Even if decided on for practical and health-driven reasons like sleep disruption, Silva says sleeping separately from your partner is still often seen as a relationship red flag. “It carries this stigma that you won’t be close to your partner when in fact it has the opposite effect,” she says. “It helps strengthen the bond between both partners by improving communication. If you are sleep deprived, you most likely will be short with your partner, co-workers, children, etc.”

Another common myth, she explains, is that sex frequency diminishes. But this also boils down to communication. “Desire for your partner doesn't diminish because you are sleep-deprived,” Silva says. “Nor does approaching sex as a task that needs to be check-marked off before you can roll off to sleep.”

Ahead, we break down sleep divorce and how it can be a positive move for your relationship as well as a few examples of when it might be an actual sign of trouble. Spoiler: Cameron Diaz might be on to something.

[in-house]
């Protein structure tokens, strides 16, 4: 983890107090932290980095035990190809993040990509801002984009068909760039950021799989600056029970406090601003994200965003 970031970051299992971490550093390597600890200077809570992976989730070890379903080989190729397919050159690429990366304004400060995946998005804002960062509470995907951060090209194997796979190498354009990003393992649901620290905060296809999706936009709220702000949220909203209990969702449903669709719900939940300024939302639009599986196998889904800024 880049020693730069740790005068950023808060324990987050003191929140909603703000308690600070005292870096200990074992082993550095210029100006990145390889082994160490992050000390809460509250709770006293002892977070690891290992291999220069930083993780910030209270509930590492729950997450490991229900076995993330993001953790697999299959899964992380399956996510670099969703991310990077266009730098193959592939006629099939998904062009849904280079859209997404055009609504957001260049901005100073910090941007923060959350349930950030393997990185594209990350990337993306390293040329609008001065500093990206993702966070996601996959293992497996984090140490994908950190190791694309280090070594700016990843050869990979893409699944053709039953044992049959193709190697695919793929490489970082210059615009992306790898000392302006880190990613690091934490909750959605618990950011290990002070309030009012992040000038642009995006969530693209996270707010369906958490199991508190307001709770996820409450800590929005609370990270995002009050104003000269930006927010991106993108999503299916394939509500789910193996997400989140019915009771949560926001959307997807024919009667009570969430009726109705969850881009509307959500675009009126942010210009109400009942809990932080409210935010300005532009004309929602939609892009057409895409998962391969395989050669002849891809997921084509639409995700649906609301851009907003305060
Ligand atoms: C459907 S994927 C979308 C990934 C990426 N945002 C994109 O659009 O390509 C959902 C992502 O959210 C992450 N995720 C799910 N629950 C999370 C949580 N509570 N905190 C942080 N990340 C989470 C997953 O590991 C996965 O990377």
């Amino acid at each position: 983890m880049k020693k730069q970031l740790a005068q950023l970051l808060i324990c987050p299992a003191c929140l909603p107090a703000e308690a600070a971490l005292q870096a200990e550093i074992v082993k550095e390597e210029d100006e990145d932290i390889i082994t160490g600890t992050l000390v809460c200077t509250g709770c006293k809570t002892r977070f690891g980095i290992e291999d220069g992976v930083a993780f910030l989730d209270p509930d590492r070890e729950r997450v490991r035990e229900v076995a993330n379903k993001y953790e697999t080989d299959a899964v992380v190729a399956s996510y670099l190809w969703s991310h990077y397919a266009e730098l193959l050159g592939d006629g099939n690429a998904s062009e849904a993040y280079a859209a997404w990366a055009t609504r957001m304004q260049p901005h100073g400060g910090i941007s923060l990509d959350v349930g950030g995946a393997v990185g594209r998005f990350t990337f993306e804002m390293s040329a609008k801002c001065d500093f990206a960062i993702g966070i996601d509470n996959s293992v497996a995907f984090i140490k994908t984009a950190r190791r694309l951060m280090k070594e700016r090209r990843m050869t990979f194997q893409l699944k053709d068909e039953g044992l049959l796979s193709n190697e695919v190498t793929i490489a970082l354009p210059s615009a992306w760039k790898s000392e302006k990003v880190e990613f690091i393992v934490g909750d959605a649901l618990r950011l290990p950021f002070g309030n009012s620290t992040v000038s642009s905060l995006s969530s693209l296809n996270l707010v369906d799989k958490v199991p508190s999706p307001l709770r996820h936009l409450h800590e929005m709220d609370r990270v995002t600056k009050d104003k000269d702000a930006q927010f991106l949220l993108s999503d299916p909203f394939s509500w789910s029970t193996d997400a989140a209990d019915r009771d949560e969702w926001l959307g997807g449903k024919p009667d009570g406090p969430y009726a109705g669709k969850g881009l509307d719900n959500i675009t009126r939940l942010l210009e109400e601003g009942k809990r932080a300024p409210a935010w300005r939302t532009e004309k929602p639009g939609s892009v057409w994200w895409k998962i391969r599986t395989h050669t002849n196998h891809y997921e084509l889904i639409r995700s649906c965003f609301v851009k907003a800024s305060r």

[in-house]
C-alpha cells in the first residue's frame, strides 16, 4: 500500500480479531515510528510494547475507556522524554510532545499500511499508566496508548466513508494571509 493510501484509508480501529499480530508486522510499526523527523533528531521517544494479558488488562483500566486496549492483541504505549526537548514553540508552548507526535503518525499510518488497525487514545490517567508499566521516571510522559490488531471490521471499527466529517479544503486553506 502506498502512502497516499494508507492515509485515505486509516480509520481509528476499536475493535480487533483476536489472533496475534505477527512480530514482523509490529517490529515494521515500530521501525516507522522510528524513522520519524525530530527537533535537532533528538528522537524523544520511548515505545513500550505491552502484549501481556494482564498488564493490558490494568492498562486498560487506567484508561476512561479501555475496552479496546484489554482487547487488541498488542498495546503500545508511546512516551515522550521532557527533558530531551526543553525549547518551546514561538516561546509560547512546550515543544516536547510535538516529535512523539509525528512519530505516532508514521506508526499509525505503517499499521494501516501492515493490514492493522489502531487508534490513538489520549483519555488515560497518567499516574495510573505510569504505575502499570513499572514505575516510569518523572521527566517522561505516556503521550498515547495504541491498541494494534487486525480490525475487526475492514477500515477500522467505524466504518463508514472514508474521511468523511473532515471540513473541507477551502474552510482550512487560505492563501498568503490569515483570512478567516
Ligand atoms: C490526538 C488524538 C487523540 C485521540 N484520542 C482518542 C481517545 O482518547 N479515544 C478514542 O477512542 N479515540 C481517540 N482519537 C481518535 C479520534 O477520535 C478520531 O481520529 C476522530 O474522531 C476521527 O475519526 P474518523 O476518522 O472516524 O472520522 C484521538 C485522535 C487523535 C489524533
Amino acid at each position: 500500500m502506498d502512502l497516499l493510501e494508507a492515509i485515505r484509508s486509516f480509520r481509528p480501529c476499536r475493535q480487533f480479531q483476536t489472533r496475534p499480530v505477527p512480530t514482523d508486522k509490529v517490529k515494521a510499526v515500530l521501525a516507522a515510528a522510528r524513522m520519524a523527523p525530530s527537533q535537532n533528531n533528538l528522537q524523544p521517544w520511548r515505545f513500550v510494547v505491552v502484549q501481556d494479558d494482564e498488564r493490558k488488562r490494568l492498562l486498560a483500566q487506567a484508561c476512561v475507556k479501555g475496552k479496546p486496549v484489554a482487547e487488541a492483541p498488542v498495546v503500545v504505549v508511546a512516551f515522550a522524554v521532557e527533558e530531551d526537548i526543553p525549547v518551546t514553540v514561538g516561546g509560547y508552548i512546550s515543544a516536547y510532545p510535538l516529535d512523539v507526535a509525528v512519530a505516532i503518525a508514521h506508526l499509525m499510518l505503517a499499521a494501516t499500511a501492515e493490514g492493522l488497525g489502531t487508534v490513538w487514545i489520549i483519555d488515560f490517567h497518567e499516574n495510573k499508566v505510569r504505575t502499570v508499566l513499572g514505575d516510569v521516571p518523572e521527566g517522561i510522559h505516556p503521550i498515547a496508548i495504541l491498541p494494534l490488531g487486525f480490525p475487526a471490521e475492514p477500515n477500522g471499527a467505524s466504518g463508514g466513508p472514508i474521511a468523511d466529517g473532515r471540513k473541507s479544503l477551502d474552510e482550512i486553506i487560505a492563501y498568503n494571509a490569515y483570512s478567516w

When Sleeping Separately Is Good

More often than not, sleep divorce typically comes as a solution to better sleep for one or more partners. “Consequently, over time, the sleep-deprived partner had to choose this method for their own self and relationship preservation,” explains Silva. “As some of us may know, sometimes being patient and nice gets eclipsed by irritability and that causes relationship conflict.”

The relationship expert explains that the decision is actually more common than you might think, as roughly 20% of her couple clients agree to sleep separately for the sake of their relationship. “Some of the key reasons many opted for sleep divorces were sleep deprivation, lowered mental health, increased brain fog, decreased concentration, and lowered relationship satisfaction,” she says. “After instituting their sleep divorces, many couples reported being less irritable, not as easily triggered, and not being short with their partners.”

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Phillips is also an advocate for normalizing sleep divorce, especially if there is a health issue involved. “I see couples where one partner may have a medical condition such as restless leg syndrome or one partner may have a snoring issue or chronic back pain,” he says. “They report better sleep hygiene because they are not waking each other up [...] One partner may be going through a period of insomnia, so they sleep better when they are alone. If one partner is pregnant, they may also need their own space.”